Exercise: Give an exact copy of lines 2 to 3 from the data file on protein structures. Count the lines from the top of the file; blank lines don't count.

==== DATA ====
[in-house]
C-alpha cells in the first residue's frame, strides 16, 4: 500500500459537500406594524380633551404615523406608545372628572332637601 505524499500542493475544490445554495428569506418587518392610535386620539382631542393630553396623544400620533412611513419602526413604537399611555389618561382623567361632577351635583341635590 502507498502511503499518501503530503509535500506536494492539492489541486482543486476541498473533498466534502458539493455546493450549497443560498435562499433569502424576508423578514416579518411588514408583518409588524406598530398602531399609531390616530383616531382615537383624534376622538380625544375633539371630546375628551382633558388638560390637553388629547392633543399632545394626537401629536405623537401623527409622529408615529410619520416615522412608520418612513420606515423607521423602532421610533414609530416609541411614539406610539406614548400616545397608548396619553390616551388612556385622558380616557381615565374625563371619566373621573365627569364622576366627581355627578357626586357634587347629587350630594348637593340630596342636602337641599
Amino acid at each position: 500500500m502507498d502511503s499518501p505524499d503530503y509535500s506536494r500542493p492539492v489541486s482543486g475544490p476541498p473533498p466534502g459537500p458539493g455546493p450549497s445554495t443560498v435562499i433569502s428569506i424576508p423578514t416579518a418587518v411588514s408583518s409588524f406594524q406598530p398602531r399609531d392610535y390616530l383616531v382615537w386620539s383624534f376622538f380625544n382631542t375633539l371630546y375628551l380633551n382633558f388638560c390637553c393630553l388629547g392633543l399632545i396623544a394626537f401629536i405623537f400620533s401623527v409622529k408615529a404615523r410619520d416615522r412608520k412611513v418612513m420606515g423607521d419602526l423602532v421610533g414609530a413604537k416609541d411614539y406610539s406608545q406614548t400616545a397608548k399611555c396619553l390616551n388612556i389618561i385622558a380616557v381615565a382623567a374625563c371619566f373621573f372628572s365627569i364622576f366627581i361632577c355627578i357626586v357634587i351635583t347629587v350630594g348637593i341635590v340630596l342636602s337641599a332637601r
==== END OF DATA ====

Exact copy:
C-alpha cells in the first residue's frame, strides 16, 4: 500500500459537500406594524380633551404615523406608545372628572332637601 505524499500542493475544490445554495428569506418587518392610535386620539382631542393630553396623544400620533412611513419602526413604537399611555389618561382623567361632577351635583341635590 502507498502511503499518501503530503509535500506536494492539492489541486482543486476541498473533498466534502458539493455546493450549497443560498435562499433569502424576508423578514416579518411588514408583518409588524406598530398602531399609531390616530383616531382615537383624534376622538380625544375633539371630546375628551382633558388638560390637553388629547392633543399632545394626537401629536405623537401623527409622529408615529410619520416615522412608520418612513420606515423607521423602532421610533414609530416609541411614539406610539406614548400616545397608548396619553390616551388612556385622558380616557381615565374625563371619566373621573365627569364622576366627581355627578357626586357634587347629587350630594348637593340630596342636602337641599
Amino acid at each position: 500500500m502507498d502511503s499518501p505524499d503530503y509535500s506536494r500542493p492539492v489541486s482543486g475544490p476541498p473533498p466534502g459537500p458539493g455546493p450549497s445554495t443560498v435562499i433569502s428569506i424576508p423578514t416579518a418587518v411588514s408583518s409588524f406594524q406598530p398602531r399609531d392610535y390616530l383616531v382615537w386620539s383624534f376622538f380625544n382631542t375633539l371630546y375628551l380633551n382633558f388638560c390637553c393630553l388629547g392633543l399632545i396623544a394626537f401629536i405623537f400620533s401623527v409622529k408615529a404615523r410619520d416615522r412608520k412611513v418612513m420606515g423607521d419602526l423602532v421610533g414609530a413604537k416609541d411614539y406610539s406608545q406614548t400616545a397608548k399611555c396619553l390616551n388612556i389618561i385622558a380616557v381615565a382623567a374625563c371619566f373621573f372628572s365627569i364622576f366627581i361632577c355627578i357626586v357634587i351635583t347629587v350630594g348637593i341635590v340630596l342636602s337641599a332637601r